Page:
The folks over at the web security shop Sucuri have an interesting post today that warns of a web-based attack launched from the site of a popular Brazilian newspaper that is targeting home broadband routers. According to Sucuri, researchers investigating a breach at the web site politica . estadao . com . br uncovered evidence that the hackers were using iframe attacks to try to change the DNS configuration on the victim’s DSL router, first by trying a brute force attack on the router’s default credentials. According to Sucuri, the payload was trying to crack default accounts like admin, root, gvt and other common usernames and a variety of known-default router passwords. Small office and home office (or SoHo) broadband routers are an increasingly common target for cyber criminals because many (most?) are loosely managed and often deployed with default administrator credentials. [Read Security Ledger coverage of home router hacks here.] In March, the firm Team Cymru published a report describing a widespread compromise of […]
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EFF wants to make Wi-Fi routers more secure | theguardian.com
Home routers and wi-fi access points are the canaries in the coal mine for security on the Internet of Things. Simply put: they’re ubiquitous, Internet-connected and innocuous. Unlike mobile phones, wi-fi routers aren’t in your pocket – buzzing and ringing and demanding your attention. In fact, it’s safe to be that the vast majority of Internet users are concerned wouldn’t know how to connect- and log in to their router if they had to. But appearances can deceive. Broadband routers are, indeed, mini computers that run a fully featured operating system and are perfectly capable of being attacked, compromised and manipulated. We have already seen examples of modern malware spreading between these devices. In March, the security firm Team Cymru published a report (PDF) describing what it claimed was a compromise of 300,000 small office and home office (SOHO) wireless routers that was linked to cyber criminal campaigns targeting online banking customers. In January, […]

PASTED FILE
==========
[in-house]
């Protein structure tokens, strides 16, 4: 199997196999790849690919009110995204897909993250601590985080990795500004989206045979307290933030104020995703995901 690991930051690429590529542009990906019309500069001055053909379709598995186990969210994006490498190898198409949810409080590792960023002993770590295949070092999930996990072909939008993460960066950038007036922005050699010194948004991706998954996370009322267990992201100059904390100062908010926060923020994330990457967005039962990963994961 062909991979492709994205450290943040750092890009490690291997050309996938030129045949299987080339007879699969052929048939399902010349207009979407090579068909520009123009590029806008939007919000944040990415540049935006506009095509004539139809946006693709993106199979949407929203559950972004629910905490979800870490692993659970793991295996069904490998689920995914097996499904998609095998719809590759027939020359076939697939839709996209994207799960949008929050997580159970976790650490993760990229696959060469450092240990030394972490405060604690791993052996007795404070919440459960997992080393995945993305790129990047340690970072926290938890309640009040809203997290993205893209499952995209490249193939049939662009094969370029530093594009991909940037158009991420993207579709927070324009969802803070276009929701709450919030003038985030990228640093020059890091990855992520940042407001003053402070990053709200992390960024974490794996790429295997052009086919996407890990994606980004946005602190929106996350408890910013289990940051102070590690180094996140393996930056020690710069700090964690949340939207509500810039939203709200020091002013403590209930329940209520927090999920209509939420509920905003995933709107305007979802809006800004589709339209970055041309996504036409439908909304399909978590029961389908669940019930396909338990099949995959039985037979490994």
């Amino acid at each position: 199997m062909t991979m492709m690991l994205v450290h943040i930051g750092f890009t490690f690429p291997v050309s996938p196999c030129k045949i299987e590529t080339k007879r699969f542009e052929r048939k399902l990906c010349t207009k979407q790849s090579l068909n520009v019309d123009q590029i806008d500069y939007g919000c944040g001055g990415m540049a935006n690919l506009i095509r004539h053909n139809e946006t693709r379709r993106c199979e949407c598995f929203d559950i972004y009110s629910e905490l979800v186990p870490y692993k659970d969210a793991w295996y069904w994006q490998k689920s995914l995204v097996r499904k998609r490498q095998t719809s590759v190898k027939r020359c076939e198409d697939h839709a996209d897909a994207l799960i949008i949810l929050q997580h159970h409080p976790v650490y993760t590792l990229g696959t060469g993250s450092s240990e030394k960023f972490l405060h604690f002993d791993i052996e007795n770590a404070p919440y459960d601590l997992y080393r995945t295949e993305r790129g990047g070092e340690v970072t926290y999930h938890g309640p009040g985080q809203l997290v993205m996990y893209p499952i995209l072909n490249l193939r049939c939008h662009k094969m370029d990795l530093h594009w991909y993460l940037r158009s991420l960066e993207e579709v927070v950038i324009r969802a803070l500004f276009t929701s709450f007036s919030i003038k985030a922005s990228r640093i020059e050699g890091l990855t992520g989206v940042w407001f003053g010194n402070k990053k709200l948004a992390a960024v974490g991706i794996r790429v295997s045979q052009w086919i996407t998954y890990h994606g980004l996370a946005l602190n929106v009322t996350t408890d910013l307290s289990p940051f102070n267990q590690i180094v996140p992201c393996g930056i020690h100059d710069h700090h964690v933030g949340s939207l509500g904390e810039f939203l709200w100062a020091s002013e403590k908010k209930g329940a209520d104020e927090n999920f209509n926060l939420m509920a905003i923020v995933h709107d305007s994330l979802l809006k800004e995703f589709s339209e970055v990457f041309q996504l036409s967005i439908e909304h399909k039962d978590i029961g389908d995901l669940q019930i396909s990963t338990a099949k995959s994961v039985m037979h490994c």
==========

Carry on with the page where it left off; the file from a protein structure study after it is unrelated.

Update – Virtual Vandalism: Firm Warns Of Connected Home Security Holes
[This story was updated to include response from Belkin describing its response to the vulnerabilities identified by IOActive, including firmware updates. – PFR Feb 19, 2014] A researcher with the respected security firm IOActive says that he has found a number of serious security holes in home automation products from the firm Belkin that could allow remote attackers to use Belkin’s WeMo devices to virtually vandalize connected homes or as a stepping stone to other computers connected on a home network. In a statement released on Tuesday, IOActive researcher Mike Davis said that his research into Belkin’s WeMo technology found the “devices expose users to several potentially costly threats, from home fires with possible tragic consequences down to the simple waste of electricity.” IOActive provided information on Davis’s research to the US Computer Emergency Readiness Team (CERT), which issued an advisory on the WeMo issues on Tuesday. Belkin did not […]
Forget the IoT. Meet the IoZ: our Internet of Zombie things
A school that never sleeps? Cameras that go dark? A dead company hacked back to life? Welcome to the growing Internet of Zombie devices that threatens the security of the Internet.
Episode 157: Do we need an FDA for Software? Also: operationalizing Threat Intelligence
Sarah Zatko of the Cyber Independent Testing Lab joins us to talk about CITL’s big new study of firmware security. In our second segment, we’re joined by Allan Thomson who is the Chief Technology Officer at LookingGlass Cyber Solutions to talk about the growing use of cyber threat intelligence and the need to evolve cybersecurity practices to keep ahead of fast-evolving threats.